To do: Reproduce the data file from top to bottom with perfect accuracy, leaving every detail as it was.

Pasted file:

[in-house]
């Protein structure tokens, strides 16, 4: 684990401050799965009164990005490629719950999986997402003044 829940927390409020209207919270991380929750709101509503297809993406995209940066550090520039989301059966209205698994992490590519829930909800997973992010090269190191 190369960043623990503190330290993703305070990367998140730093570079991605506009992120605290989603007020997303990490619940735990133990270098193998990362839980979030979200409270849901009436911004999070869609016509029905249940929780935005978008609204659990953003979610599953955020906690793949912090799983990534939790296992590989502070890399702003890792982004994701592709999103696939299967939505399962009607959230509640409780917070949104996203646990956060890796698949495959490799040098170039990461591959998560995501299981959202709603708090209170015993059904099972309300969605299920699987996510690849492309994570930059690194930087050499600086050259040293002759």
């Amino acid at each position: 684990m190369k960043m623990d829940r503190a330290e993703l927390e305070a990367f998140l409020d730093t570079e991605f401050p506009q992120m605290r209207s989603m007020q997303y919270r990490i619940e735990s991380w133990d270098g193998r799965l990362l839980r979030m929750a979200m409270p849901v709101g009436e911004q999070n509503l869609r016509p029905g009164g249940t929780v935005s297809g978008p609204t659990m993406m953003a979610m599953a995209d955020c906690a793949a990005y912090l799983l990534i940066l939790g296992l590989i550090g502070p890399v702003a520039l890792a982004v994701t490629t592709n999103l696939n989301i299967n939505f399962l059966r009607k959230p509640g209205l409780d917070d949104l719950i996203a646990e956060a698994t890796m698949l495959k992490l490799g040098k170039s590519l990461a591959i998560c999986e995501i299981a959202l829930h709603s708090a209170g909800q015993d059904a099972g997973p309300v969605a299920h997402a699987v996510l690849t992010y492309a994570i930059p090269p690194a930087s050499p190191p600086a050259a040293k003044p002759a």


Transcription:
[in-house]
């Protein structure tokens, strides 16, 4: 684990401050799965009164990005490629719950999986997402003044 829940927390409020209207919270991380929750709101509503297809993406995209940066550090520039989301059966209205698994992490590519829930909800997973992010090269190191 190369960043623990503190330290993703305070990367998140730093570079991605506009992120605290989603007020997303990490619940735990133990270098193998990362839980979030979200409270849901009436911004999070869609016509029905249940929780935005978008609204659990953003979610599953955020906690793949912090799983990534939790296992590989502070890399702003890792982004994701592709999103696939299967939505399962009607959230509640409780917070949104996203646990956060890796698949495959490799040098170039990461591959998560995501299981959202709603708090209170015993059904099972309300969605299920699987996510690849492309994570930059690194930087050499600086050259040293002759």
């Amino acid at each position: 684990m190369k960043m623990d829940r503190a330290e993703l927390e305070a990367f998140l409020d730093t570079e991605f401050p506009q992120m605290r209207s989603m007020q997303y919270r990490i619940e735990s991380w133990d270098g193998r799965l990362l839980r979030m929750a979200m409270p849901v709101g009436e911004q999070n509503l869609r016509p029905g009164g249940t929780v935005s297809g978008p609204t659990m993406m953003a979610m599953a995209d955020c906690a793949a990005y912090l799983l990534i940066l939790g296992l590989i550090g502070p890399v702003a520039l890792a982004v994701t490629t592709n999103l696939n989301i299967n939505f399962l059966r009607k959230p509640g209205l409780d917070d949104l719950i996203a646990e956060a698994t890796m698949l495959k992490l490799g040098k170039s590519l990461a591959i998560c999986e995501i299981a959202l829930h709603s708090a209170g909800q015993d059904a099972g997973p309300v969605a299920h997402a699987v996510l690849t992010y492309a994570i930059p090269p690194a930087s050499p190191p600086a050259a040293k003044p002759a």